The owners of an Upper Arlington restaurant that focuses on locally sourced and pesticide-free food will launch a foundation in August they hope will help facilitate conversations about mental health and the role of nutrition in overall wellness.
Since opening SOW Plated at Shops on Lane Avenue in July 2019, John and Sunny Fahlgren have sought to “celebrate eating at its highest level” with a menu that focuses heavily on natural and local offerings.
SOW is an acronym for sustainable, organic and wellness.
The couple plans to continue the message that healthy eating can help foster healthy bodies and minds by establishing the Wall of Hope Foundation, which John Fahlgren said will seek to provide fresh, high-quality, nutrient-rich meals for families enduring a mental-health crisis while also educating people about the critical role of food in optimizing mental health.
After gathering initial funding, setting up a board of directors and partnering with The Columbus Foundation, a 501c3 that assists donors and others in strengthening the community, the Fahlgrens are to announce the establishment of the Wall of Hope Foundation at an OAR concert Aug. 7 at Kemba Live. An advisory board of Wall of Hope founding partners are to provide strategic counsel to the foundation.
“Our approach has been more … trying to look at the person as a whole,” Fahlgren said. “We certainly believe in medication, but we also believe that you should approach the mental-health conversation proactively. That means self-preservation, taking time for yourself, yoga, eating right.
“Nutrition has been a too-often-overlooked piece of the mental-health equation. We do know that there is an evidence-based relationship that food has with our brain. We’re just trying to bring awareness to the fact that we are what we eat.”
Various studies over the past 20 years have sought to further examine the relationship between food and mood. One, published in January 2020 by the European College of Neuropsychopharmacology, an independent scientific association dedicated to science and treatment of brain disorders, found evidence that a Mediterranean diet, rich in vegetables and olive oil, shows mental health benefits such as giving some protection against depression and anxiety.
Through the foundation, the Fahlgrens intends to raise $150,000 by Aug. 1 to fund an opening campaign named Operation Hope. Much of this funding will be sourced from a small group of families and businesses aligned with this movement, John Fahlgren said.
At SOW Plated, a “round it up” program will be instituted through which restaurant guests can choose to round-up the amount they pay for their checks to the nearest dollar, with 100% of the money raised directly supporting the foundation’s initiatives.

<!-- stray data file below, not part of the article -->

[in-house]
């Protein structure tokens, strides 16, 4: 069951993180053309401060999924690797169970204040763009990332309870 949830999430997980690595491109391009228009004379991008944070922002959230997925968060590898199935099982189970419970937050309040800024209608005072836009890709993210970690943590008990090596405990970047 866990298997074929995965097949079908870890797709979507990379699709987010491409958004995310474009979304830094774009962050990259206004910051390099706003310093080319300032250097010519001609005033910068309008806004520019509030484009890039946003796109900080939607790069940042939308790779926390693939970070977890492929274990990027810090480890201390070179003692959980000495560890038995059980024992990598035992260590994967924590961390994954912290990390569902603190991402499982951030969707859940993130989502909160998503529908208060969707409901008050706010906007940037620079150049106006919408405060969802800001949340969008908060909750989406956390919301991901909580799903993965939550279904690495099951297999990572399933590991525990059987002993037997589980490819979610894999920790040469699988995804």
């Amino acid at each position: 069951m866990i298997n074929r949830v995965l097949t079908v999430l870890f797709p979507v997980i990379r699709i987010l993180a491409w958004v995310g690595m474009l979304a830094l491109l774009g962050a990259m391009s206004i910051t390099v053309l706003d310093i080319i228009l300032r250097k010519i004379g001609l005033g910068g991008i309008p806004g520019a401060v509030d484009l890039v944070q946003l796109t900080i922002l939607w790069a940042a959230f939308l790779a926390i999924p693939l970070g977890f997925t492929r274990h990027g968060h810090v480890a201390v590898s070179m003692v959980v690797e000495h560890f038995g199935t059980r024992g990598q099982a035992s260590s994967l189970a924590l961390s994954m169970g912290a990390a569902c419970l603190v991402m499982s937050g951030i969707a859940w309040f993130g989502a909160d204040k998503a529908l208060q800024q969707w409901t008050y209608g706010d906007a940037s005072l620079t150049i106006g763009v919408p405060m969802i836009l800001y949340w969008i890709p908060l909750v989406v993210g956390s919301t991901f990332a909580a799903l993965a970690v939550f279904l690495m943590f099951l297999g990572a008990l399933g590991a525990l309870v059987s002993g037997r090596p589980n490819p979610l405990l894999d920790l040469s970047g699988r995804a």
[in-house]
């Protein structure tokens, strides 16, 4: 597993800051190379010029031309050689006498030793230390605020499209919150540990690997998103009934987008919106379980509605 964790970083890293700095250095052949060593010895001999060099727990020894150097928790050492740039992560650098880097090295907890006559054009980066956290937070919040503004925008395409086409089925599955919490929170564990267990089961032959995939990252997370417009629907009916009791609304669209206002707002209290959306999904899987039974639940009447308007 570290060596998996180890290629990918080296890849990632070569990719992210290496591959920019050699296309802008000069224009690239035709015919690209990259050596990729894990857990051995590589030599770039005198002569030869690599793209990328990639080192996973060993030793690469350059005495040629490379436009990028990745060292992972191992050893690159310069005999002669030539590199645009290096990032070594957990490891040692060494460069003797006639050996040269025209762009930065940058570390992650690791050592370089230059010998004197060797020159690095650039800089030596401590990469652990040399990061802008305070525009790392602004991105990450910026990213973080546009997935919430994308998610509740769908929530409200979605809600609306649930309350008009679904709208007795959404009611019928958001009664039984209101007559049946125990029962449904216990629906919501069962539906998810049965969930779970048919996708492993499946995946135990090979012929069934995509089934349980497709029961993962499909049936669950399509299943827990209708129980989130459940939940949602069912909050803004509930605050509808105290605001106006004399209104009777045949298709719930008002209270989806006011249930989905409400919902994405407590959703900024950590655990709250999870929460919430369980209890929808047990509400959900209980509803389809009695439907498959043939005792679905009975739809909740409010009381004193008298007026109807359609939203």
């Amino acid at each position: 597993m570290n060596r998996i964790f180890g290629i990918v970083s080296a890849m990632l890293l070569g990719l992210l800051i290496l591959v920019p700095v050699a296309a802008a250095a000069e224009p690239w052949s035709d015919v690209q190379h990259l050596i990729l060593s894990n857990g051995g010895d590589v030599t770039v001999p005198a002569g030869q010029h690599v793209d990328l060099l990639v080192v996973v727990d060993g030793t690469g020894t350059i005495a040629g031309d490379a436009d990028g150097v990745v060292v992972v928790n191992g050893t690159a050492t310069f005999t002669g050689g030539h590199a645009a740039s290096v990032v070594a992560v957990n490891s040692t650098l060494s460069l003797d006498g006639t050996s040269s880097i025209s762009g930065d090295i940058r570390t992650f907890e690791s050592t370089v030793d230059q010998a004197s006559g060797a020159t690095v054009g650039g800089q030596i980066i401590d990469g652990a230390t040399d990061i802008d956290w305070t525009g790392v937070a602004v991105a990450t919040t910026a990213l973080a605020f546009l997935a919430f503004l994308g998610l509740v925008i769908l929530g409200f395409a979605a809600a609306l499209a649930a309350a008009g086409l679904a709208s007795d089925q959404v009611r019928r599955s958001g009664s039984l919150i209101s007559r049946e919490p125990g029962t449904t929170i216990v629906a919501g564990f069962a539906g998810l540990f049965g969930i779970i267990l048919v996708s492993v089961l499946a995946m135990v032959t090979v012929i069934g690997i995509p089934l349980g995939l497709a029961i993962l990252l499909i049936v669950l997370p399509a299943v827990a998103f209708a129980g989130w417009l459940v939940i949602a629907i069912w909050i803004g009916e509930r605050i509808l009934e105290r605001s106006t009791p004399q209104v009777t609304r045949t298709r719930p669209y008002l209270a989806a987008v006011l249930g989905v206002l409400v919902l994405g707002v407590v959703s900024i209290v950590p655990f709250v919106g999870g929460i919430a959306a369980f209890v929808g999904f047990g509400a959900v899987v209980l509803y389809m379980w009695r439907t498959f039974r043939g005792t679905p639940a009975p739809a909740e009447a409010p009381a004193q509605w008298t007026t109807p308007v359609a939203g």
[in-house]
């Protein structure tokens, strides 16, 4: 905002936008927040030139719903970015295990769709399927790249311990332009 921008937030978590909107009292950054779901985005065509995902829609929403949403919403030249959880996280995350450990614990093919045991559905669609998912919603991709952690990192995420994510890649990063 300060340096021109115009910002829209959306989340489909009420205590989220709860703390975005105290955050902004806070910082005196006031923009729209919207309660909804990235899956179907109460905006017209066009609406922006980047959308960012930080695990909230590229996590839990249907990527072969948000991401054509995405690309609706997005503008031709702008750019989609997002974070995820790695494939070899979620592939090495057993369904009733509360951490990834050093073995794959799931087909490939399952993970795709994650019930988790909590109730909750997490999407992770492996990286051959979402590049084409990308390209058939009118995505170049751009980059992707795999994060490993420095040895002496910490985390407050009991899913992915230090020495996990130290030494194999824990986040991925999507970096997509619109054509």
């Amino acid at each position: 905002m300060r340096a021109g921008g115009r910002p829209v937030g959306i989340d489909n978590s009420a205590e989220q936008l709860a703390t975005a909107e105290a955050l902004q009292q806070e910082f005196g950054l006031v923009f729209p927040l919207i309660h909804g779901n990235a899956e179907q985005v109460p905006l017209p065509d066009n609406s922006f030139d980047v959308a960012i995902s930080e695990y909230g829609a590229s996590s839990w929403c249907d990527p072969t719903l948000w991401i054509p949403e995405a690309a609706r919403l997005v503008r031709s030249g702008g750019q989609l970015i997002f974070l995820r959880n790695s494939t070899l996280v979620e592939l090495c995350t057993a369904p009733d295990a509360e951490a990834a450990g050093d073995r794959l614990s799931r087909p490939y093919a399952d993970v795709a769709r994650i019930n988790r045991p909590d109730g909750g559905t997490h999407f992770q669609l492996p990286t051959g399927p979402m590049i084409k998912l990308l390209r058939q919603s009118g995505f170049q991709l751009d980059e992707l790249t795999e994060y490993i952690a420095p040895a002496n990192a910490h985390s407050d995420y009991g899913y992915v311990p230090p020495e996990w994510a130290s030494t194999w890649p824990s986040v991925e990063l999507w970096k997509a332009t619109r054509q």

Fahlgren said the scope and reach of Wall of Hope Foundation still is being developed, but plans are for the money it raises to support educational materials about the role nutrient-rich food plays in mental-health wellness at places such as Nationwide Children’s Hospital, the Ohio State University, Grandview Heights High School, Upper Arlington High School and The Wellington School.
“We’re going to start with the Tri-Village high schools as a more hyperlocal piece of this,” Fahlgren said. “Beyond that, we eventually want to get out into all central Ohio high schools and provide educational tools – books, videos and so forth.”
The foundation also would provide funds for educational materials and emergency food assistance to families facing mental-health crises while at Nationwide Children’s Hospital’s Ronald McDonald Room at the Big Lots Behavioral Health Pavilion.
At OSU, Fahlgren said, the foundation will provide meals to patients and staff of Harding Hospital “or like thereof as suggested by our OSU partners,” as well as funding for clinical research projects within the OSU Wexner Medical Center studying the relationship between food and mood.
“We need more people like John and Sunny to elevate the conversation,” said Dr. K. Luan Phan, professor and chair of OSU Wexner Medical Center’s Department of Psychiatry and Behavioral Health. “They have a passion for the connection between nutrition science and how what we eat can heal us.
“Any time you can bring individuals, businesses and community resources together around a cause like this, amazing things like the Wall of Hope Foundation will take shape and have impact. For cultivating mental health and well-being of the community, we need as many science- and evidence-based approaches as possible beyond what is delivered in clinical settings and by clinical providers. All of us need to be engaged in our health and in this case, thinking about how and what we eat could have a tremendous impact – positive and negative – on our mood and cognition.”
Phan said OSU Wexner officials decided to partner with the Wall of Hope Foundation because “the need to conduct research to better understand the causes (of mental illnesses) and explore new, innovative treatments is critical if we are to heal our children, families and communities .”
While more details are expected over the coming months, Fahlgren said the foundation also intends to launch a public-service announcement campaign that will feature numerous celebrities, athletes and others with connections to central Ohio and who have been affected by mental illness.